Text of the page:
James Obermayer, Executive Director and CEO of the Sales Lead Management Association and President of Sales Leakage Consulting is a regular guest blogger with ViewPoint. Jim returns this month with another thought provoking article...
I am asking you to take another journey of counterfactual reflection.i
As a reminder, Counterfactual Reflection considers a turning point in the past and makes assumptions as if the event had not occurred. So the question this week is, “What if Customer Relationship Managementii had not evolved, where would we be today?”
What would be the state of sales and marketing? What differences in marketing and sales management would have occurred if CRM with all of its benefits had not been a part of B2B and B2C marketing?
A day doesn’t pass that I don’t hear a remark (usually from salespeople), about the difficulties of using their company’s CRM system. I use a CR question to bring them back to reality. Without CRM, where, oh where, would we be?
Can you give us two benefits of CRM that have helped you personally? How successful would your salespeople be if they didn’t have a CRM system? What about customer service; current customers, new prospects? What about your career; your company?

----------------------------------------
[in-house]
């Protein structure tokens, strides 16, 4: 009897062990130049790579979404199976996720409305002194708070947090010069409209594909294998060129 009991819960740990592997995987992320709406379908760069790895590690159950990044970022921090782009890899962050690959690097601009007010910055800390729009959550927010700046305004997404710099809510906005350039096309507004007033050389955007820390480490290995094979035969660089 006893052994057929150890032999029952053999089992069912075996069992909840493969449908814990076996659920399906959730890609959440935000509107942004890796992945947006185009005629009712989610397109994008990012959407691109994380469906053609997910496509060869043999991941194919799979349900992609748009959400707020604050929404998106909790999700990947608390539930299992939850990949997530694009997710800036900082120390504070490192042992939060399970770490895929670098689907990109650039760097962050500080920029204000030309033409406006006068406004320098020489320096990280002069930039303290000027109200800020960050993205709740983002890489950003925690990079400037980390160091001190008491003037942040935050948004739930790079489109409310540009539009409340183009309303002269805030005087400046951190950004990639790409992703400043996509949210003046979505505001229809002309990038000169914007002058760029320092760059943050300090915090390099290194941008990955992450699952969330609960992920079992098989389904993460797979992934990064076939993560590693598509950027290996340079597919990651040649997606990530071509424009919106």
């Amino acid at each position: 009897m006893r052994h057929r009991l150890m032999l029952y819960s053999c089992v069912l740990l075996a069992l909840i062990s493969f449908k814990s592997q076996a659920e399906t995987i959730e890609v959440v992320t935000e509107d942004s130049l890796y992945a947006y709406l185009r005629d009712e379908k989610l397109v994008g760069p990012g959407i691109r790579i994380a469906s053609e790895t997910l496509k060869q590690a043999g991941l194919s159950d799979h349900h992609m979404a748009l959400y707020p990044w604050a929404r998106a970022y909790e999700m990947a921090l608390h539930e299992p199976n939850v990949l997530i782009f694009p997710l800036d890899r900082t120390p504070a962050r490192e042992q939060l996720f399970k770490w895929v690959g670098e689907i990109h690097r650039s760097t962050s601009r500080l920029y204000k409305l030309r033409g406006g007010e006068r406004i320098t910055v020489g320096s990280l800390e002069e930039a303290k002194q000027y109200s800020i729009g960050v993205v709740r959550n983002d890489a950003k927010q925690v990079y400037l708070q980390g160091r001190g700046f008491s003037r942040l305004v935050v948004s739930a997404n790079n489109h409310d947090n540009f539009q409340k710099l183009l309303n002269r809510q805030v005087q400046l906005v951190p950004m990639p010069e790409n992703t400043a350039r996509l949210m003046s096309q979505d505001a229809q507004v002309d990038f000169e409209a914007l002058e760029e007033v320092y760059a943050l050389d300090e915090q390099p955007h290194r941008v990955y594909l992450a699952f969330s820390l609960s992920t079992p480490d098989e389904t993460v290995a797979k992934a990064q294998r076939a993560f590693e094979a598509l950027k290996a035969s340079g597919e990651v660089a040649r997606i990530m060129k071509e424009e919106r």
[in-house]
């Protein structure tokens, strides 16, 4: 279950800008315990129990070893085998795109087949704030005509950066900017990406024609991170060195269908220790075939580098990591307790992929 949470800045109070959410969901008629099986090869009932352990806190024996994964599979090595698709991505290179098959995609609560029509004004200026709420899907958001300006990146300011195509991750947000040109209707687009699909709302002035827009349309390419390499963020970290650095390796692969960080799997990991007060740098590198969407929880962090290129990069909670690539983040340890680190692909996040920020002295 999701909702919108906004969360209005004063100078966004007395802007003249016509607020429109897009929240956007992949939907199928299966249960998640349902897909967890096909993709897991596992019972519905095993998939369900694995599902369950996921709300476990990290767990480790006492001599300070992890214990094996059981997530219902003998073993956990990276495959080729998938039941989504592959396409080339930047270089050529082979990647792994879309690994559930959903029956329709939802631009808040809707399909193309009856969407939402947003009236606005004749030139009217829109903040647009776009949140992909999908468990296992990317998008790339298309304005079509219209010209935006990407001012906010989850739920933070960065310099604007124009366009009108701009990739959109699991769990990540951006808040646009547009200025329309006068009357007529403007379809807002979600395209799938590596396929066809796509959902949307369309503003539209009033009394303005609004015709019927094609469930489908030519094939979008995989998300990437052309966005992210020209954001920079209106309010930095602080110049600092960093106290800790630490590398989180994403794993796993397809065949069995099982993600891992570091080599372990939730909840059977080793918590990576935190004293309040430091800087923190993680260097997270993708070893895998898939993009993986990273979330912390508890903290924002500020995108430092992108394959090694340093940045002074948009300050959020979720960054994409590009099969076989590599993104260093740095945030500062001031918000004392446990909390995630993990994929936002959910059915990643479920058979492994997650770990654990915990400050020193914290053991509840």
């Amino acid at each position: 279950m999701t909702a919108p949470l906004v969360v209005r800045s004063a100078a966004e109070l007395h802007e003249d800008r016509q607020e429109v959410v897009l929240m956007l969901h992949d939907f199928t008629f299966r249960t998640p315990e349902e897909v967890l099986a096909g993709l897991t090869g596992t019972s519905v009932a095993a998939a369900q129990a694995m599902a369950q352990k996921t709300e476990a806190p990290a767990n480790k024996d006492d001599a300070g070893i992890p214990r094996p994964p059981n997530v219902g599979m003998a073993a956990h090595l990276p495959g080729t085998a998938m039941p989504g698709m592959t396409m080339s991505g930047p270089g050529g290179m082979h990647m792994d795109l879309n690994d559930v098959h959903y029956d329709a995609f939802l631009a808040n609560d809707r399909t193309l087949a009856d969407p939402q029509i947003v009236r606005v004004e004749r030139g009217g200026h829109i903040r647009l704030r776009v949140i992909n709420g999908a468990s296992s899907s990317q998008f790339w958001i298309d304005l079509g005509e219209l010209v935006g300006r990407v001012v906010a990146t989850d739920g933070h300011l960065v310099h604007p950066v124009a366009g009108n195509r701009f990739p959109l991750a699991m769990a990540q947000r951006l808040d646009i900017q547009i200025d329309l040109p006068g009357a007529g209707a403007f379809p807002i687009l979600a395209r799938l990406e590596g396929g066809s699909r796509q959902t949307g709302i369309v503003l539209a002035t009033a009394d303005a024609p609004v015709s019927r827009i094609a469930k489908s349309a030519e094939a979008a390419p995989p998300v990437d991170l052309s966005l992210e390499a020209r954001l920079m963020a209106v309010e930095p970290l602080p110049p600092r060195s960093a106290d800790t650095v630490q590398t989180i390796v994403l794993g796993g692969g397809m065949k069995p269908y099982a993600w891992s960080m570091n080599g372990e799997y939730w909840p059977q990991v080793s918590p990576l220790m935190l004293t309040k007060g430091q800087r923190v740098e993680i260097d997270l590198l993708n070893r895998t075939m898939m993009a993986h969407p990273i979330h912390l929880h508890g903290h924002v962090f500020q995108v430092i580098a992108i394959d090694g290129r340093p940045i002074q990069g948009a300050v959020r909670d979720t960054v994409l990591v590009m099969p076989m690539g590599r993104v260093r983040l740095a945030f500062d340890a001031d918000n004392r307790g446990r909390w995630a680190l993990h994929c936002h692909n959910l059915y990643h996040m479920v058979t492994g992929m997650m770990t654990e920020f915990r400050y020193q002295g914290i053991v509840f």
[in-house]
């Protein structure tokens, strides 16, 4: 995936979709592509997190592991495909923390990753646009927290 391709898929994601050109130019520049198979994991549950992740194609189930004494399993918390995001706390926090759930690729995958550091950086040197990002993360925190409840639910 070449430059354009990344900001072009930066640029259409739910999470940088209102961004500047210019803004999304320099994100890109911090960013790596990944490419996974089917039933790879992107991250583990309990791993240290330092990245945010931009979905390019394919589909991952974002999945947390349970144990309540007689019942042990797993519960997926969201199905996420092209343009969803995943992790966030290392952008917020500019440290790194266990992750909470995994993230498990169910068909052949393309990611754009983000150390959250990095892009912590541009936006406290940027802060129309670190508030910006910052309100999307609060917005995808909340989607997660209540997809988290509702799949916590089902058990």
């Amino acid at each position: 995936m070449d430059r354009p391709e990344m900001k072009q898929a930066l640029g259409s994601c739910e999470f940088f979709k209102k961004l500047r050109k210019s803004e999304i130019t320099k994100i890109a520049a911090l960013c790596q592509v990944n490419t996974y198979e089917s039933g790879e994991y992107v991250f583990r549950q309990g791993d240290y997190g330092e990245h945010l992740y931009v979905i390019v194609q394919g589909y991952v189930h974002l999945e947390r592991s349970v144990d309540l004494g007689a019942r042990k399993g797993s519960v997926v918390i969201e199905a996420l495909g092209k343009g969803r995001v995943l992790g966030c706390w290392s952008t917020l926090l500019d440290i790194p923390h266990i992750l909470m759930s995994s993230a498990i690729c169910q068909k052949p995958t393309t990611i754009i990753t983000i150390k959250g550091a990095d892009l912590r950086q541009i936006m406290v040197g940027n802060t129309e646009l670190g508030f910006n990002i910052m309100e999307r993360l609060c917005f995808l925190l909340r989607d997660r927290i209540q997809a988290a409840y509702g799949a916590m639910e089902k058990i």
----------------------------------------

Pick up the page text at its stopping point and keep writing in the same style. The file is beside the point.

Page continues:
iFootnote: Professor Laura Kray, Professor Philip Tetlock. "Might Have Been to What Must Have Been: Counterfactual Thinking Creates Meaning" was published in the Journal of Personality and Social Psychology in January 2010
iiWikipedia: Customer relationship management (CRM) as a widely-implemented strategy for managing a company’s interactions with customers, clients and sales prospects. It involves using technology to organize, automate, and synchronize business processes—principally sales activities, but also those for marketing, customer service, and technical support. The overall goals are to find, attract, and win new clients, nurture and retain those the company already has, entice former clients back into the fold, and reduce the costs of marketing and client services. Customer relationship management describes a company-wide business strategy including customer-interface departments as well as other departments.